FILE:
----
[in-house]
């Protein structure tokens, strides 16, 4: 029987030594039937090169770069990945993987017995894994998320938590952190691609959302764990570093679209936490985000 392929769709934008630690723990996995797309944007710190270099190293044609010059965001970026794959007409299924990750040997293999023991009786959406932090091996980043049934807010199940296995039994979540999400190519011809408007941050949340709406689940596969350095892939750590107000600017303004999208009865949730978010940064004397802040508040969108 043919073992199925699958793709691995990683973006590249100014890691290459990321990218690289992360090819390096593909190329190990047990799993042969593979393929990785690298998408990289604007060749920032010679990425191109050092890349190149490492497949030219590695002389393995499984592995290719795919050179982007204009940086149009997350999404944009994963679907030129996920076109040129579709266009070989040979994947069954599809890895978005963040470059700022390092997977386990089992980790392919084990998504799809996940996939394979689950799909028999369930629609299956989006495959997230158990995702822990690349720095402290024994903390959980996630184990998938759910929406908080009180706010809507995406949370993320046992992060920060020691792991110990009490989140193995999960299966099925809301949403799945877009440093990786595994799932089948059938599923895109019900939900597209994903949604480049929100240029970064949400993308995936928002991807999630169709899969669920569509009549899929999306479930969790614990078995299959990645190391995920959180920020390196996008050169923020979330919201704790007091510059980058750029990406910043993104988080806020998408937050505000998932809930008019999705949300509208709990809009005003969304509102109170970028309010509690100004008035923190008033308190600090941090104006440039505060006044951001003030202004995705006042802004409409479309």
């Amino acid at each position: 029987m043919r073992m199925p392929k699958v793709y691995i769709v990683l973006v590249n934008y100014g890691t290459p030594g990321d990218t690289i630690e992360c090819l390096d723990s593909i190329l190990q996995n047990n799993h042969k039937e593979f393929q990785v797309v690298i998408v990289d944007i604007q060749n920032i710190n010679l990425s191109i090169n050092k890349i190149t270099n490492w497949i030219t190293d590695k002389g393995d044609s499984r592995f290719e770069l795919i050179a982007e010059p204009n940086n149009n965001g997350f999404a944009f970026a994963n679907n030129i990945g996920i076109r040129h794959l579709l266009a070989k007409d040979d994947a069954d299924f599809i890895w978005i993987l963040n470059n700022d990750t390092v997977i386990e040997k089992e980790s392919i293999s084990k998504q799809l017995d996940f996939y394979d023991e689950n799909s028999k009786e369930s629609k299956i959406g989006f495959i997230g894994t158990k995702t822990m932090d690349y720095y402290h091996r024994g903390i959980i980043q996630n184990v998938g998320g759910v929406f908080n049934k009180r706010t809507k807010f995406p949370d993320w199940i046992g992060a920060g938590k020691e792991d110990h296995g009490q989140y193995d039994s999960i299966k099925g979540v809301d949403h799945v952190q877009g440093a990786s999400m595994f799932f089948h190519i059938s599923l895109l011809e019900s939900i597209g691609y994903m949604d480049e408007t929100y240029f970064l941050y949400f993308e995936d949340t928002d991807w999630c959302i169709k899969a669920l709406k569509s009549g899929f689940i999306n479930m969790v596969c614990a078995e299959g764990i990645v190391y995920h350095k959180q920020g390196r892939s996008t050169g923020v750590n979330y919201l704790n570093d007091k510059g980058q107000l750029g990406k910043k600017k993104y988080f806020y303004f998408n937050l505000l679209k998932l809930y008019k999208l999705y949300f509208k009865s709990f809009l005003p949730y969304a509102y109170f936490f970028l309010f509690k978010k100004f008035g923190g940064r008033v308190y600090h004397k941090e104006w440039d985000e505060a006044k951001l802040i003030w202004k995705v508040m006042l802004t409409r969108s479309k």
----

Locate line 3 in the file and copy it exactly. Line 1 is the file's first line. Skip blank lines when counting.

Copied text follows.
């Amino acid at each position: 029987m043919r073992m199925p392929k699958v793709y691995i769709v990683l973006v590249n934008y100014g890691t290459p030594g990321d990218t690289i630690e992360c090819l390096d723990s593909i190329l190990q996995n047990n799993h042969k039937e593979f393929q990785v797309v690298i998408v990289d944007i604007q060749n920032i710190n010679l990425s191109i090169n050092k890349i190149t270099n490492w497949i030219t190293d590695k002389g393995d044609s499984r592995f290719e770069l795919i050179a982007e010059p204009n940086n149009n965001g997350f999404a944009f970026a994963n679907n030129i990945g996920i076109r040129h794959l579709l266009a070989k007409d040979d994947a069954d299924f599809i890895w978005i993987l963040n470059n700022d990750t390092v997977i386990e040997k089992e980790s392919i293999s084990k998504q799809l017995d996940f996939y394979d023991e689950n799909s028999k009786e369930s629609k299956i959406g989006f495959i997230g894994t158990k995702t822990m932090d690349y720095y402290h091996r024994g903390i959980i980043q996630n184990v998938g998320g759910v929406f908080n049934k009180r706010t809507k807010f995406p949370d993320w199940i046992g992060a920060g938590k020691e792991d110990h296995g009490q989140y193995d039994s999960i299966k099925g979540v809301d949403h799945v952190q877009g440093a990786s999400m595994f799932f089948h190519i059938s599923l895109l011809e019900s939900i597209g691609y994903m949604d480049e408007t929100y240029f970064l941050y949400f993308e995936d949340t928002d991807w999630c959302i169709k899969a669920l709406k569509s009549g899929f689940i999306n479930m969790v596969c614990a078995e299959g764990i990645v190391y995920h350095k959180q920020g390196r892939s996008t050169g923020v750590n979330y919201l704790n570093d007091k510059g980058q107000l750029g990406k910043k600017k993104y988080f806020y303004f998408n937050l505000l679209k998932l809930y008019k999208l999705y949300f509208k009865s709990f809009l005003p949730y969304a509102y109170f936490f970028l309010f509690k978010k100004f008035g923190g940064r008033v308190y600090h004397k941090e104006w440039d985000e505060a006044k951001l802040i003030w202004k995705v508040m006042l802004t409409r969108s479309k």